Tag Archives: Automation

The Last Fast Food Worker in California

Who will be the last fast food worker in California?

Yesterday, California passed a new law dramatically raising fast food wages.

It sounds like a victory for the working class. But it’s likely to put them out of a job. 


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From Bloomberg:

California Governor Gavin Newsom signed the fast food recovery act into law, giving restaurant-chain employees more input over wages and working conditions even after strong protests from the industry.

A study by Harvard Kennedy School and UC San Francisco showed that wages for California’s fast-food workers hover around $16.21 an hour, or 85 cents on the dollar compared with other service sector workers in the state. AB 257 could raise wages as high as $22 an hour next year for chains with 100 or more locations across the US. It’s the first US law of its kind, leading the way for other states.

Let’s see how this will play out at a restaurant. And where better than the oldest McDonald’s in America, in Downey, California?

In business since 1953, the Downey McDonald’s is one of the area’s biggest tourist attractions. And it still serves Big Macs and fries, 7 days a week.

The Downey McDonald’s is open from 6am to 10pm every day. That’s 112 hours a week.

McDonald’s employees in Downey actually do a little better than that $15 minimum wage. They average $16.41 per hour.

Increasing that to $22 means every employee-hour costs $5.59 more. Staffing the restaurant for those 112 hours now costs $128,000 per person per year, instead of $96,000.

Instead of paying that, restaurant owners may hire Flippy

Flippy is a robot from Miso Robotics that runs an entire fry station. It can make french fries, onion rings, and even chicken tenders.

It costs about $36,000 a year. And unlike humans, it never comes in late, gets sick, or tries to unionize.

Flippy can’t do all the jobs in a McDonald’s — yet. But in combination with order kiosks and automated drive through lanes, there may soon be few fast food jobs left. 

Is all this fair? I don’t know. 

But it’s going to happen. And blunt instruments like this law only bring our robot future closer. 

Instead, politicians like Gavin Newsom should focus on helping working class people get more skills. This is a durable path to better wages and a better life.

I hope for a future where humans do stimulating, meaningful work. Let Flippy handle the rest.

What do you think of the California law? Leave a comment at the bottom and let me know!

More on tech: 

COFFEEBOTS AND THE SEARCH FOR THE PERFECT CUP

GROWING VEGGIES ON MARS

I PITCHED A ROBOT VC

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Coffeebots and the Search for the Perfect Cup

A robotic arm carefully grips the cup as frothy milk cascades onto smooth espresso. It gently places the cup before you.

Coffee is served.

I’m a little obsessed with coffee. I have five coffee makers at home, each for a different style.

But if the next generation of robotics companies has their way, they might all be replaced by a skillful droid.

Founded in 2015, Cafe X makes full-service robocafes that can be found at San Francisco International Airport and elsewhere. Today, they are only sold to commercial customers, but can the home version be far away?

Cafe X’s intelligent robots can make a drink in as little as 20 seconds. It can even make multiple drinks at once!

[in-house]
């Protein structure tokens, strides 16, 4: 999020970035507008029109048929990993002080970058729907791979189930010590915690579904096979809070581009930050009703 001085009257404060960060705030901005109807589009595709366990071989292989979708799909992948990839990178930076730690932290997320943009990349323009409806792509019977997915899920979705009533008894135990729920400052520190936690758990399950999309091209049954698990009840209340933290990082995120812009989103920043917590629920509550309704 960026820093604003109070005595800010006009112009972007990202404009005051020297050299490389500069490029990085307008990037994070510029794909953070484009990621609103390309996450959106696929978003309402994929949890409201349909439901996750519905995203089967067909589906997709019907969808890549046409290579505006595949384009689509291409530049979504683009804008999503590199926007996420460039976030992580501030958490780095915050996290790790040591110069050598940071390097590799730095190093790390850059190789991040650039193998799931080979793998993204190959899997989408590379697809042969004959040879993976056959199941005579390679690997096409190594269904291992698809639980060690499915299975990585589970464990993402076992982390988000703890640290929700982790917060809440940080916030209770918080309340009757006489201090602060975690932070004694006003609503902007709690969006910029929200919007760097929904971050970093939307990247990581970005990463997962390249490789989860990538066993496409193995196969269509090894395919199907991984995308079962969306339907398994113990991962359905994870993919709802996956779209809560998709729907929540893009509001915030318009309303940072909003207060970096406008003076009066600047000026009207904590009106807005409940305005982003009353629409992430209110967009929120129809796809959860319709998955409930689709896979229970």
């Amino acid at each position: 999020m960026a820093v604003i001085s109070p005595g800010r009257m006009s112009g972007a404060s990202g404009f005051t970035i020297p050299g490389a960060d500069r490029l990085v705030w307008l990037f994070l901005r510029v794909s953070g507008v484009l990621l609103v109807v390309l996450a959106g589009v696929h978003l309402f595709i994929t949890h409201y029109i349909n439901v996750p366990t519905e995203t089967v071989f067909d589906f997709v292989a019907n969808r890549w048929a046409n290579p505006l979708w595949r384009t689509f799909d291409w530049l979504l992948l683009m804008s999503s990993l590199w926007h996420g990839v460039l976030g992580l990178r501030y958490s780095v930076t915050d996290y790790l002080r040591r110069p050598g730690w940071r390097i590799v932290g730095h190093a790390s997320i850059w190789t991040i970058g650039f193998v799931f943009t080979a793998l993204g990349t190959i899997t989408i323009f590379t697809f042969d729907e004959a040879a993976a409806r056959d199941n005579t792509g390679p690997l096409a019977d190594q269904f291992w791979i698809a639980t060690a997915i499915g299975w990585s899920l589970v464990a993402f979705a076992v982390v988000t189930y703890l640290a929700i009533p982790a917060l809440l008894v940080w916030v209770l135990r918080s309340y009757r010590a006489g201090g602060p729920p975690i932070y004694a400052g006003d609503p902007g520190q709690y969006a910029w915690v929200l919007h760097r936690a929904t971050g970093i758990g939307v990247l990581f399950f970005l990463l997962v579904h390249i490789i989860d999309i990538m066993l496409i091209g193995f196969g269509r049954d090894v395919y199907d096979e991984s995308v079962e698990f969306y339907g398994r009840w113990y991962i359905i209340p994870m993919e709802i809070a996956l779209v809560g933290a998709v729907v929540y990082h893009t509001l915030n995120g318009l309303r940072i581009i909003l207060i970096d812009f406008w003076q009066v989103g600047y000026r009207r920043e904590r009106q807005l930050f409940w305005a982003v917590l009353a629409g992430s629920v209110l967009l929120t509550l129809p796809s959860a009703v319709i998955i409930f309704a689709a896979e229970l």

Best of all, the price is less than half what Starbucks charges.

CEO Henry Hu was inspired by the robotic arms that build automobiles.

A simpler coffee machine could make drinks, but the robotic arm is much more versatile. It can also serve snacks or even be used in restaurants.

The pandemic hit Cafe X hard, but it’s back in service in SFO, Dubai and elsewhere.

The machines cost about $200,000. A quick Indeed search shows most barista positions in the NYC area paying between $13 and $30 per hour.

If the average is even $20 per hour, and a human-staffed store is open perhaps 90 hours a week, it costs $93,600 to staff the store with even one barista for a year.

In an ever tighter labor market, once employers go bot, they may never go back.

Cafe X isn’t the only company bringing Star Wars to Starbucks. In Nashville, Panera Bread is rolling out coffee robots from Miso Robotics.

Unlike Cafe X, Miso’s robot is barely noticeable. It discreetly monitors temperature and time to ensure a perfect brew, but there’s no robotic arm to whisk the drink to you.

The system is designed to assist workers, not replace them.

Miso Robotics also makes Chippy, which fries tortilla chips at Chipotle, and Flippy, which flips burgers for White Castle.

In a white hot labor market, these robots may not cause unemployment. But my concerns about restaurant automation run deeper.

When I go to a cafe, I sometimes chat with the barista and have a little laugh. In a world of sensors and robotic arms, I’ll have no one to talk to.

Those little interactions aren’t the substance of our social life, but they can be enjoyable sprinkles on the top.

Cafe X’s robot amazes me and manages to be cute to boot. But I find a world without anyone to share a brief chuckle with a melancholy one.


Would you try a robocoffee? And what do you think about the future of restaurant automation?

Leave a comment at the bottom and let me know!

More on tech:

Robot Pizzas and the Future of Fast Food

What if Everyone on Earth Had Super Fast Internet for $1?

Robot Hands, Vertical Farms, and the Future of Food

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My wife and I have gotten organic produce shipped to our house by Misfits for over a year. It’s never once disappointed me.

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